An incredible find from the Library of Congress — Bray Studios’ 1923 silent film, The Immortal Voice. Now posted on YouTube, it takes the viewer through Columbia’s entire recording and production process.
Filmed in Columbia’s New York studio and Bridgeport, Connecticut factory, it begins with an acoustical recording session by Rosa Ponselle and orchestra — staged for the camera, of course, but giving a good idea of how a real session might have looked, and how closely the musicians had to huddle (look for the horned Stroh violins, a necessary evil in the acoustic days).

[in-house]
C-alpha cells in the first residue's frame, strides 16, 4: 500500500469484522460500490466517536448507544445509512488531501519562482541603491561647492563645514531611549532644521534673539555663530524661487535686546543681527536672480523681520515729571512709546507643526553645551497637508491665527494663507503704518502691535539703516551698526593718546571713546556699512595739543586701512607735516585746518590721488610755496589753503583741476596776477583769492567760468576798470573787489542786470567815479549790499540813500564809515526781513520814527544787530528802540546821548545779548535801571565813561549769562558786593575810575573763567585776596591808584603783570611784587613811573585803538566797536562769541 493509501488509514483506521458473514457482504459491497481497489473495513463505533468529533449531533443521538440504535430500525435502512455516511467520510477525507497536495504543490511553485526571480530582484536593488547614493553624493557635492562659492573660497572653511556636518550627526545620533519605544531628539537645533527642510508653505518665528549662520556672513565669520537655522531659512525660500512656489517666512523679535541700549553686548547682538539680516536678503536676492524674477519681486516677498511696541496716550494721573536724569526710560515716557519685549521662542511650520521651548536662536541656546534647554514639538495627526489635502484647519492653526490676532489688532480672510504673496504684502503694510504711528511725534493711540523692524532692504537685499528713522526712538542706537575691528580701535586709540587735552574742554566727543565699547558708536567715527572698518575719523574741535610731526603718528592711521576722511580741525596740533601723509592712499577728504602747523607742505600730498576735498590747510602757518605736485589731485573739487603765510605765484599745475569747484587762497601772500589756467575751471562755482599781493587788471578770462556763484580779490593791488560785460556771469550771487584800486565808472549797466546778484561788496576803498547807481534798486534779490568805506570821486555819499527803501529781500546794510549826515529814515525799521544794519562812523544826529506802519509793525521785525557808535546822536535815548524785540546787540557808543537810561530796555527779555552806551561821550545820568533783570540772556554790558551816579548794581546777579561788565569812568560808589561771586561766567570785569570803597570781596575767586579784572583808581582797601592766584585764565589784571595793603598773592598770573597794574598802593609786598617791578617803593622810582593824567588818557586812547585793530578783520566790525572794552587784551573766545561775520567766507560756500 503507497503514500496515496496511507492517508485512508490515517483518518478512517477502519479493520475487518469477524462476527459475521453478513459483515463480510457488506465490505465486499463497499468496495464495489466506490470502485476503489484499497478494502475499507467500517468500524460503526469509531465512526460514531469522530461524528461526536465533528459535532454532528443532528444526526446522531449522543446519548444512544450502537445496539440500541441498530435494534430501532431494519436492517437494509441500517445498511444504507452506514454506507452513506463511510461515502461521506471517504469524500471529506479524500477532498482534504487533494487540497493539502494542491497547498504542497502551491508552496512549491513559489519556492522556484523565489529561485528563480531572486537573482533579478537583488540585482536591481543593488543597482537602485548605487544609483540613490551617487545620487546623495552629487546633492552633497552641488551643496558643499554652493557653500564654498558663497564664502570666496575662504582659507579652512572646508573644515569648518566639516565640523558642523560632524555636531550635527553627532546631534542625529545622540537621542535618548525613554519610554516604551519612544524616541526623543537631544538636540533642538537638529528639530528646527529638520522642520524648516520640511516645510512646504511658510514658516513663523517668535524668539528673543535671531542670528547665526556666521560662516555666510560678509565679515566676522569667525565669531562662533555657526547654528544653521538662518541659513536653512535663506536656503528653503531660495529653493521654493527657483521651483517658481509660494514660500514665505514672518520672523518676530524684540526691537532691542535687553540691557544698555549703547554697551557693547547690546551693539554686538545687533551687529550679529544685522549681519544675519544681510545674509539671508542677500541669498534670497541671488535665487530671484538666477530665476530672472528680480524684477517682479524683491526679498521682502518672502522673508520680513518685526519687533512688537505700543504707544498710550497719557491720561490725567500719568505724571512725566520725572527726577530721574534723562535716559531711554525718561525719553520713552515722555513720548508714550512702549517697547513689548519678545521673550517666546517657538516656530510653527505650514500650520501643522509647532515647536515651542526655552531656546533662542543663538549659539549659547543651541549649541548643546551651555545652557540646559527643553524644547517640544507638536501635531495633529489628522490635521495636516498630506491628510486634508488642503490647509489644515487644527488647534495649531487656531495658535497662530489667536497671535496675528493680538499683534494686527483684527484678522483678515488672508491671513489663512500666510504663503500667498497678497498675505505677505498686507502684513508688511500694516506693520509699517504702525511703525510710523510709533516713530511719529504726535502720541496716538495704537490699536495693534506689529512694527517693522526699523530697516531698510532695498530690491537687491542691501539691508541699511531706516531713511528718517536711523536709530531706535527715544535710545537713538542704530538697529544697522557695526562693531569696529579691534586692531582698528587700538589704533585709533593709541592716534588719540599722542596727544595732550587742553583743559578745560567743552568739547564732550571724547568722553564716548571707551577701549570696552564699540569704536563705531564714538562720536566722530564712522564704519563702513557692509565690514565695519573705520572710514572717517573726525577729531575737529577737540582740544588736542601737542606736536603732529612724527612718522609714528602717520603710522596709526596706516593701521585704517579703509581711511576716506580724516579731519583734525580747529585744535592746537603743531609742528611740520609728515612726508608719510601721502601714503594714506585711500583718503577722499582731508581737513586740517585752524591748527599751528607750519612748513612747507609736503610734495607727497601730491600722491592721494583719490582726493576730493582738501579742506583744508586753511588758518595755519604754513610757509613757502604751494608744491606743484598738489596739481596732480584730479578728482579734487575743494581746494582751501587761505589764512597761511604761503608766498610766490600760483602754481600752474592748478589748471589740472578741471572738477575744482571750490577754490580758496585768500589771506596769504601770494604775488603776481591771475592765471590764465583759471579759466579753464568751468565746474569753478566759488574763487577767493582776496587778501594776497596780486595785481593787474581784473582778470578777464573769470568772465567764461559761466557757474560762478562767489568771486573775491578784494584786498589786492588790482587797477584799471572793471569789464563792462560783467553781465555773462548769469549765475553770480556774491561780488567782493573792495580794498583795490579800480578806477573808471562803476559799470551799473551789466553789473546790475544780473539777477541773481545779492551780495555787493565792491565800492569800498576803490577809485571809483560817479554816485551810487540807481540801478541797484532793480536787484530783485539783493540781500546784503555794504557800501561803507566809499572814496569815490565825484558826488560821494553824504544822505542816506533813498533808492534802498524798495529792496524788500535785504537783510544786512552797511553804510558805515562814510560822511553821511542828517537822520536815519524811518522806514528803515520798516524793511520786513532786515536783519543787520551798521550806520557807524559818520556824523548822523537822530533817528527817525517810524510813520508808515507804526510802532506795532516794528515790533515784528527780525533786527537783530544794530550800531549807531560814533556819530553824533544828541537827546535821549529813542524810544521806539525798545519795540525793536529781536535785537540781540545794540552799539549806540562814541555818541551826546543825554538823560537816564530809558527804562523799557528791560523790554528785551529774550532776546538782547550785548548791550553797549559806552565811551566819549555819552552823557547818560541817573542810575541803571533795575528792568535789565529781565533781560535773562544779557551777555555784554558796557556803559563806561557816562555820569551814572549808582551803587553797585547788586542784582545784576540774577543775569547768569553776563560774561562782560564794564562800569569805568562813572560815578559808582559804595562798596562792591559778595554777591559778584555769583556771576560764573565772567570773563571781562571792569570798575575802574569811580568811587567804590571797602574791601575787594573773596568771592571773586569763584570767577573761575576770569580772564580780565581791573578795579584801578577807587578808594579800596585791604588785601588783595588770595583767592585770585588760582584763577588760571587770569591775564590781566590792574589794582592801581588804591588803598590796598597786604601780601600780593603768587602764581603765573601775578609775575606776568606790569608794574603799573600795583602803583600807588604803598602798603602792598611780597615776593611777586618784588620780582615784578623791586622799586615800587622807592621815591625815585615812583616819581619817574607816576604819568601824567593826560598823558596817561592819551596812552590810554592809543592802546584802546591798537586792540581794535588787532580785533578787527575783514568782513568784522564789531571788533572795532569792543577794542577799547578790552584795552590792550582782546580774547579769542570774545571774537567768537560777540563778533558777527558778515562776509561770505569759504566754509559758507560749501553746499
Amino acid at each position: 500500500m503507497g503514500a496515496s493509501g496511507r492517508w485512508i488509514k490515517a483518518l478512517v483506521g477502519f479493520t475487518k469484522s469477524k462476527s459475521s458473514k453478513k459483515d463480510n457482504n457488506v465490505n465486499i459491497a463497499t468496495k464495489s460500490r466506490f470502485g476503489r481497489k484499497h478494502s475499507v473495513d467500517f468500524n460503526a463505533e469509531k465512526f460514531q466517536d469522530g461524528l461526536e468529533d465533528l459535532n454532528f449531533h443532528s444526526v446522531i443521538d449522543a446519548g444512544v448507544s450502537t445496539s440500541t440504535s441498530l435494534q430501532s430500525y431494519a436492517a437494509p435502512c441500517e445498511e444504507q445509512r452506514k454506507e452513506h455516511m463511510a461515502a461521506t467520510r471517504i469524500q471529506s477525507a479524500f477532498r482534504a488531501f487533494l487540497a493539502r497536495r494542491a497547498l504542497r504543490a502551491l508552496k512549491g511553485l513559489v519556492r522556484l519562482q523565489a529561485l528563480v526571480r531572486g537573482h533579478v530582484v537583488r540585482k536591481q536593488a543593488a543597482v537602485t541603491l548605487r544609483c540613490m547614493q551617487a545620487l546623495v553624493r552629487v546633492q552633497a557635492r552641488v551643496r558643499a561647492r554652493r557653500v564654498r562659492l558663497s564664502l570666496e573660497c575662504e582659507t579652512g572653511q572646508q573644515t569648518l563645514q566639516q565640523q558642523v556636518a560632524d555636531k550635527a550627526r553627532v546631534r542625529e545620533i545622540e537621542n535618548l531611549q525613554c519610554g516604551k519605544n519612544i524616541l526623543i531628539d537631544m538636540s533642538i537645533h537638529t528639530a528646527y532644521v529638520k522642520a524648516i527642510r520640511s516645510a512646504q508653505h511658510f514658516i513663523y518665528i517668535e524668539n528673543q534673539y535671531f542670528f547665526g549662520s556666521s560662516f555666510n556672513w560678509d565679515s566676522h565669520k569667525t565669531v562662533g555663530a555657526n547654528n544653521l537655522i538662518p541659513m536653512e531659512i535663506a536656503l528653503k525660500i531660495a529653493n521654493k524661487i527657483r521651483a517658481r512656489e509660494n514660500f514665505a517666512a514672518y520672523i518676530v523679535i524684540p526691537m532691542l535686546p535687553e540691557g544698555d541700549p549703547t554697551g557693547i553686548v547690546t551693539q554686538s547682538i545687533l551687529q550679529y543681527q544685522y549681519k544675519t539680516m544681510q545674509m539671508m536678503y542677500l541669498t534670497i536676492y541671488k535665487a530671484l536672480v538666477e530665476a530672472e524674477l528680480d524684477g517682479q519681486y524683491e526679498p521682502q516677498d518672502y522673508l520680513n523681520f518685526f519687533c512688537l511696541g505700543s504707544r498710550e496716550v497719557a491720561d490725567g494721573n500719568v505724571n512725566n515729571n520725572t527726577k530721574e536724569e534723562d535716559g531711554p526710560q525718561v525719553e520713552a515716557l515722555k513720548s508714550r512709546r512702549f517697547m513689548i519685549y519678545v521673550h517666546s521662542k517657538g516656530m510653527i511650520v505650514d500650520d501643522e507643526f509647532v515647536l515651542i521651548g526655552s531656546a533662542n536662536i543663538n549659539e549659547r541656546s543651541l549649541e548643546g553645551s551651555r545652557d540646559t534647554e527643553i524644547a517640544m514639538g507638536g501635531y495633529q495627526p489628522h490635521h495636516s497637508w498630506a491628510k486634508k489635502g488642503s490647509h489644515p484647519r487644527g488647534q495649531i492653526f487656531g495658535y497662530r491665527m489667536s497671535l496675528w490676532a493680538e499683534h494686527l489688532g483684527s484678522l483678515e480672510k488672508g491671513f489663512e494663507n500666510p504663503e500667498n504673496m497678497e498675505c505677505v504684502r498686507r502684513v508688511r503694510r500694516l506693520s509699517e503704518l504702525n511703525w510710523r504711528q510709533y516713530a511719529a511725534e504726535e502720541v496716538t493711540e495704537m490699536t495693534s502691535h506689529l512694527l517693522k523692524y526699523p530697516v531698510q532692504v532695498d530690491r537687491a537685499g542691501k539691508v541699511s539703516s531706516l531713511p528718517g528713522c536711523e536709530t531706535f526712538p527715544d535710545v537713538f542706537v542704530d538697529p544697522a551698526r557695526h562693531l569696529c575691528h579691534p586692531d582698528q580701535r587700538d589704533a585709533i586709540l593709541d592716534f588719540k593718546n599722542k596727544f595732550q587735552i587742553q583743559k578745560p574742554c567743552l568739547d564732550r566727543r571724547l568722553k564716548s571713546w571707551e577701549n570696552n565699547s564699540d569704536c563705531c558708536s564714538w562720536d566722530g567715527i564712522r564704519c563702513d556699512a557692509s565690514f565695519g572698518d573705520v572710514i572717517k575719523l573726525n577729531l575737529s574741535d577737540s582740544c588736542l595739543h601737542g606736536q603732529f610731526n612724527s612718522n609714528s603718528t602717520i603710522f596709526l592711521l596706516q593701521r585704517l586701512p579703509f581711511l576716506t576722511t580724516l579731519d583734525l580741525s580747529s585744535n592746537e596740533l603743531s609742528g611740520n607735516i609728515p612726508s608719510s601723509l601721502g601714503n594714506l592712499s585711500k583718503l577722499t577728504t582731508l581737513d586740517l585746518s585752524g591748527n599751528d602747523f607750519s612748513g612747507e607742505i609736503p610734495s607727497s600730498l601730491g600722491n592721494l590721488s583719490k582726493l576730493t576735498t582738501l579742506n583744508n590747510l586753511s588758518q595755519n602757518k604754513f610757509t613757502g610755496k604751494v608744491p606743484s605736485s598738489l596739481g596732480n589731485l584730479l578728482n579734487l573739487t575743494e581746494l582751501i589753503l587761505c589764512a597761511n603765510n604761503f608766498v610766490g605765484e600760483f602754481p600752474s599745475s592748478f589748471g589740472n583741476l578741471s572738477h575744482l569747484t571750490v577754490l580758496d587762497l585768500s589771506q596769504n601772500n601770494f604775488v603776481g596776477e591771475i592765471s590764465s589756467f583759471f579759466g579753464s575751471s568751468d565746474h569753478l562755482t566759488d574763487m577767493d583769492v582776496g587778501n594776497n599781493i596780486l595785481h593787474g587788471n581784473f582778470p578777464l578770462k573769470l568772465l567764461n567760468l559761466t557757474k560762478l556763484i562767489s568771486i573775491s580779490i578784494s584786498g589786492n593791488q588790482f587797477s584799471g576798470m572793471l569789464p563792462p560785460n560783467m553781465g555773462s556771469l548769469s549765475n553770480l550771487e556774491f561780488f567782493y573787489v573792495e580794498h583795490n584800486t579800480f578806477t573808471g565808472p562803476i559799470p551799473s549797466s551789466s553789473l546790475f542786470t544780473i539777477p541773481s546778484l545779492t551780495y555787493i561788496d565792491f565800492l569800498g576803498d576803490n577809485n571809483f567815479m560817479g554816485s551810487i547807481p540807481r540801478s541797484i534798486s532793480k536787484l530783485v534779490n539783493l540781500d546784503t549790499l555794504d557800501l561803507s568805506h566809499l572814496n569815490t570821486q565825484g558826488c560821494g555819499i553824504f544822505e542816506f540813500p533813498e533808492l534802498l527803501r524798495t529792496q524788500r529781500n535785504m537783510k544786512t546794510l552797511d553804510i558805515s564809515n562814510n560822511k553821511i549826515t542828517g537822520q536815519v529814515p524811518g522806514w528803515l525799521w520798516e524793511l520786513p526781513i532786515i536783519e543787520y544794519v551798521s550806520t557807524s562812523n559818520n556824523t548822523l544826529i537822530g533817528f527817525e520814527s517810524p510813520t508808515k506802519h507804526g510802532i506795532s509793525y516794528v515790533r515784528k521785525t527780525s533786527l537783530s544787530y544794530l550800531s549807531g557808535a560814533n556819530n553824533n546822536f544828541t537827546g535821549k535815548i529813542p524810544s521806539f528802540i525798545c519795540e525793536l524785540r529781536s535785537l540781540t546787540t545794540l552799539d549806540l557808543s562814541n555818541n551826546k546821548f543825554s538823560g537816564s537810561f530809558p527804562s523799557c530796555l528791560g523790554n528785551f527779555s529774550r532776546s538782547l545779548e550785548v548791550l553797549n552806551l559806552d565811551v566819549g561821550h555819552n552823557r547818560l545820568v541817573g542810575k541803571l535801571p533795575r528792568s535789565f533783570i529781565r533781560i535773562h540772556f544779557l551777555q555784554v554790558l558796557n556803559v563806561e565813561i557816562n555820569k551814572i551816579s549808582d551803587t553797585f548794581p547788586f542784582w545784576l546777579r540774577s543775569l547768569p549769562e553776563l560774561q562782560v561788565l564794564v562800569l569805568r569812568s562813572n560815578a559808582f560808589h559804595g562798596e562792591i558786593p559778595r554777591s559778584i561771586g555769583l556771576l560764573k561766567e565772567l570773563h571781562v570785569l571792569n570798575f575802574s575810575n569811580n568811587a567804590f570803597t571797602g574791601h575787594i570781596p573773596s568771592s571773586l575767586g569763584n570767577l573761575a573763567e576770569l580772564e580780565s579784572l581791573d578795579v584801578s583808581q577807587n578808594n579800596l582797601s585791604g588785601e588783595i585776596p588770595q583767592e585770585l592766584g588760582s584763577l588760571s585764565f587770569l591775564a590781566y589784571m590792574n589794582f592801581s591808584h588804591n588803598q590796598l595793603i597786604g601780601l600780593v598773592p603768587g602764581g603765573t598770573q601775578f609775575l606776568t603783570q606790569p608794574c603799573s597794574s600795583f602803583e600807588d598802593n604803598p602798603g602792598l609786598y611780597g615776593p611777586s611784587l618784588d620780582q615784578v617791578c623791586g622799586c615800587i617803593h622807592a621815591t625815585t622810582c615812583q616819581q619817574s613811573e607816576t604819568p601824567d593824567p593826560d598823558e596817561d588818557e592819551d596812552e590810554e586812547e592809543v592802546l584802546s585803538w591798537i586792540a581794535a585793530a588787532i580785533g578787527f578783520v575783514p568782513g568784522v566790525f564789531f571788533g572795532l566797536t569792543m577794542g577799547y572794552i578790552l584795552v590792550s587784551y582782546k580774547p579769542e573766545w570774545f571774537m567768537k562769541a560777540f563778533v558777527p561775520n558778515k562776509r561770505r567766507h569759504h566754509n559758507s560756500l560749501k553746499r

From there the film traces the path of the wax master, from auditioning and plating to the pressing of a finished disc. At the end is a surprise tribute to Victor’s Enrico Caruso, with footage purporting to be him onstage at the Met — making it pretty unlikely that the film was commissioned by Columbia.
Our thanks to the ever-vigilant John Bolig for passing along the link.